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Viewing by month: May 2012
May 29, 2012 | Posted By Posted By David Lemberg, M.S., D.C.

April 2012 brought news of the latest shot fired over the bow of genetic inheritance as we know it. Ever since the discovery of the structure of DNA by Watson and Crick in 1953 and the subsequent elucidation of the triplet nature of the genetic code by Marshall Nirenberg and others in the early 1960s, many scientists have fantasized about obtaining mastery over this primordial biomolecule.

An interim pinnacle of achievement in this hopeful process would be to create a DNA-like molecule whose information content would be both heritable and evolvable. Synthetic Genetic Polymers Capable of Heredity and Evolution presents elegant work along this path which may signal a substantive shift in humankind’s ability to manipulate the language of life.

The Alden March Bioethics Institute offers graduate online masters in bioethics programs. For more information on the AMBI master of bioethics online program, please visit the AMBI site.

May 29, 2012 | Posted By Ricki Lewis, PhD

 

Hannah Sames, here with her dog Ginger, awaits gene therapy. (photo: Dr. Wendy Josephs)

The pharmaceutical industry rightly calls the stage in drug development between basic research and clinical trials the “Valley of Death.” This is when a potential treatment that’s worked in mice, monkeys, and the like catapults to a phase 1 clinical trial to assess safety. It’s rare.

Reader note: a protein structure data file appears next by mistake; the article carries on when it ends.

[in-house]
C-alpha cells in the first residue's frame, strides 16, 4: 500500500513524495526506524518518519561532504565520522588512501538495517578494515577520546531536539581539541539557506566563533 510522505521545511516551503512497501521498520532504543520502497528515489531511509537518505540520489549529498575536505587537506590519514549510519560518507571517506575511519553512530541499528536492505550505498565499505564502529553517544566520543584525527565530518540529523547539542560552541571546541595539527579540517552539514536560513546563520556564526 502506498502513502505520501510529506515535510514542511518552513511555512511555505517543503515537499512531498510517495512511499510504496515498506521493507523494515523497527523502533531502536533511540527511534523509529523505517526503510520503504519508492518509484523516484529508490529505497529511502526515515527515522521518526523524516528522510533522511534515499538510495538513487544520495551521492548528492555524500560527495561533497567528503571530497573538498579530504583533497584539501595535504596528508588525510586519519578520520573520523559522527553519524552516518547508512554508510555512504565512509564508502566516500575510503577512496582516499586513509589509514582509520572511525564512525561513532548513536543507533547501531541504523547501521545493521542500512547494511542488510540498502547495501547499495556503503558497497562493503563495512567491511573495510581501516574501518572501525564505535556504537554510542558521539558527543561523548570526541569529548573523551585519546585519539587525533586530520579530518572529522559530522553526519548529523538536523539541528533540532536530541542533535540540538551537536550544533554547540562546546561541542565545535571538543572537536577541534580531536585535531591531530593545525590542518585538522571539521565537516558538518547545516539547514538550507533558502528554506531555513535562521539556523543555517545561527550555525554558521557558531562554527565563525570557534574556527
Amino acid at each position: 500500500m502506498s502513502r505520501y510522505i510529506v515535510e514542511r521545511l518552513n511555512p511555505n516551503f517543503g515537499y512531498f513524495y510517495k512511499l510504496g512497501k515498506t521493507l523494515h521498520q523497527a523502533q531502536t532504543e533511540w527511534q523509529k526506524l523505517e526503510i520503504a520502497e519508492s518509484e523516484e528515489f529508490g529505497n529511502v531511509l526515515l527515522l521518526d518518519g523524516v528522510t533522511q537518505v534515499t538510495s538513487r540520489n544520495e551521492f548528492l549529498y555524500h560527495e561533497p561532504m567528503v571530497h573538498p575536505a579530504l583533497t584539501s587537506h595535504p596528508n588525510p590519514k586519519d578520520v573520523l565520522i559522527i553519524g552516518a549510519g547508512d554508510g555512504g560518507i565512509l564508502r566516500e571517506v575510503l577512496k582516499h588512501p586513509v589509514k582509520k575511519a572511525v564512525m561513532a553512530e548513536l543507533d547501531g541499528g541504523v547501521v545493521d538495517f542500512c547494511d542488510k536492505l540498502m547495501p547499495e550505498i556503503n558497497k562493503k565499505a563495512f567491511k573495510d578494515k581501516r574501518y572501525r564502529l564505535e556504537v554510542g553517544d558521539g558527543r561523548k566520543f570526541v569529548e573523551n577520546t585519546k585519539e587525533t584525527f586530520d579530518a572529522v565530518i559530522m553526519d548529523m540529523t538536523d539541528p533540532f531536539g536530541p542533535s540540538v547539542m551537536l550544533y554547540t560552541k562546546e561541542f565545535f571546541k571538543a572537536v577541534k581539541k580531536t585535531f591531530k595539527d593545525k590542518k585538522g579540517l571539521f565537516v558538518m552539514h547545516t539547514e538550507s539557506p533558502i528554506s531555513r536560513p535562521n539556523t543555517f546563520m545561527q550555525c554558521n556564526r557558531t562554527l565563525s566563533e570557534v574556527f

The Alden March Bioethics Institute offers graduate online masters in bioethics programs. For more information on the AMBI master of bioethics online program, please visit the AMBI site.

 

May 19, 2012 | Posted By Posted By David Lemberg, M.S., D.C.

We (in America) live in a capitalist society. That is a given. We also live in a democratic society. The Declaration of Independence states that all men [humans] are endowed by their Creator with certain inalienable rights including life, liberty, and the pursuit of happiness. It is not clear that any of these specific rights can be fulfilled when access to a minimum standard of health care is denied, obstructed, or otherwise not available. In the case when health care is available, that care needs to be delivered stripped of any considerations other than those related to providing assistance for that patient.

But in America many ancillary considerations intervene. Care of a patient is confounded by care for special interests, often involving kickbacks (whether in the form of travel expenses, gifts, complimentary lunches and dinners, or even cash payments) rendered by obsequious agents of big pharma or medical device corporations. Worse, on a broader scale, the recent phenomenon of the Patent and Trademark Office (PTO) blithely granting biomedical patents to any and all comers has seriously harmed medical practice and the health of Americans in need.

The Alden March Bioethics Institute offers graduate online masters in bioethics programs. For more information on the AMBI master of bioethics online program, please visit the AMBI site.

May 14, 2012 | Posted By Posted By David Lemberg, M.S., D.C.